Böhmer, who was an East German gynaecologist before he went into politics, told the weekly news magazine Focus that eastern German mothers where more likely to murder their own children than western German women because of East Germany's policies toward abortion. There have been several cases of baby killings in recent years in the former communist east.
"I explain this due to the frivolous attitude toward early life" in the eastern German states, the Christian Democratic (CDU) premier Böhmer said. He pointed to the fact that the communist east allowed women to have abortions up to the twelfth week of a pregnancy. "That still has an impact today."
Böhmer's musings that the baby killings for some women appeared to be "type of family planning" caused outrage across the political spectrum. The German government's representative for issues affecting the eastern states, Transportation Minister Wolfgang Tiefensee, called on him to retract his comments and "apologize to young parents." The Social Democrat (SPD) and former mayor of the eastern city of Leipzig lambasted Böhmer's comments in a statement as "pseudo-scientific rants" and a "malicious slandering of women in eastern Germany."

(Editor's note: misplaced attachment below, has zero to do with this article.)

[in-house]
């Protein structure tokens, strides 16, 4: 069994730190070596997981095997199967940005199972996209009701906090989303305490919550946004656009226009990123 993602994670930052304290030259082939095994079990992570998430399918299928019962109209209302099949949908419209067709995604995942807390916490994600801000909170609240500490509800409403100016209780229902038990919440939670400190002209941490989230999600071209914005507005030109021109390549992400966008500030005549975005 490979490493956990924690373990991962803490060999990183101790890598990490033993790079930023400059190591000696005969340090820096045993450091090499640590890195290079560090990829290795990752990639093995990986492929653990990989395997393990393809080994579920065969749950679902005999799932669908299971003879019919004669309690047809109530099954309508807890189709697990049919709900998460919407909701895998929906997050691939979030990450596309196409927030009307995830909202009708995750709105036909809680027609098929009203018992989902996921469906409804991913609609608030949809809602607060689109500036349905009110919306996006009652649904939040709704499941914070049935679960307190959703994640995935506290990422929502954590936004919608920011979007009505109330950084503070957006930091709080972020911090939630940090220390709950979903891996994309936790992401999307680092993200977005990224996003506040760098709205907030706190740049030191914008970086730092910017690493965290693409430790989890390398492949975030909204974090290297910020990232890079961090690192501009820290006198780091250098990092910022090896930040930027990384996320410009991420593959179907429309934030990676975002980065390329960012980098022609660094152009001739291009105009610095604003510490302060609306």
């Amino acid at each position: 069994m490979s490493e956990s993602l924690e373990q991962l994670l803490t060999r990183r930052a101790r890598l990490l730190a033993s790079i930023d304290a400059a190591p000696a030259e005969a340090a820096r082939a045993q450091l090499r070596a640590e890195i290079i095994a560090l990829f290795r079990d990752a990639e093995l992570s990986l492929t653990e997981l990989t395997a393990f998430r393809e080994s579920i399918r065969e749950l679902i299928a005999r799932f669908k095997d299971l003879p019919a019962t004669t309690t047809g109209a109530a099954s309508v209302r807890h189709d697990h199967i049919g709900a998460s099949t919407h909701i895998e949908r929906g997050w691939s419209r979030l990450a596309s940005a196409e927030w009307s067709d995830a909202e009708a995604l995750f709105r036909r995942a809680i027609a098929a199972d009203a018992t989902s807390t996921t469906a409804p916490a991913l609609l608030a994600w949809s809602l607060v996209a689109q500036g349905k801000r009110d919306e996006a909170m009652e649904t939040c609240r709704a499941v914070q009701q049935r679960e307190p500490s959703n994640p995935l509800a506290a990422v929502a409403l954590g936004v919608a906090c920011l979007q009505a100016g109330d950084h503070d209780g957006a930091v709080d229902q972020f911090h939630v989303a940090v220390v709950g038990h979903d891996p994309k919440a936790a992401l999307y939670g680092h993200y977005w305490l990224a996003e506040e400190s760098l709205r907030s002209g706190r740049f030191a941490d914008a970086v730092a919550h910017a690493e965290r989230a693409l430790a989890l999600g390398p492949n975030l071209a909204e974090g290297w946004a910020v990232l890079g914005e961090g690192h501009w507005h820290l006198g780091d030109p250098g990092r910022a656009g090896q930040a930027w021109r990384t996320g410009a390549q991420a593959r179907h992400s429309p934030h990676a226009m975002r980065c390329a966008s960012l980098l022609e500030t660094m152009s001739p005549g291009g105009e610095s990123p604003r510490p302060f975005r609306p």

Cornelia Pieper, the head of the Free Democrats (FPD) in Böhmer's home state Saxony-Anhalt dismissed his theory simply as "humbug" to the Mitteldeutschen Zeitung. And his fellow Christian Democrat Markus Kurze, who is the CDU's expert for social issues in the Saxony-Anhalt state parliament, told the same regional daily paper that "such a generalization must be rejected."
Politicians in the neighbouring eastern state Brandenburg also attacked Böhmer's comments. Almost three years ago, Brandenburg's former interior minister, Jörg Schönbohm, sparked similar outrage by saying a case involving a woman who had murdered nine of her children was due to a "proletarianization" and "forced collectivism" in East German society.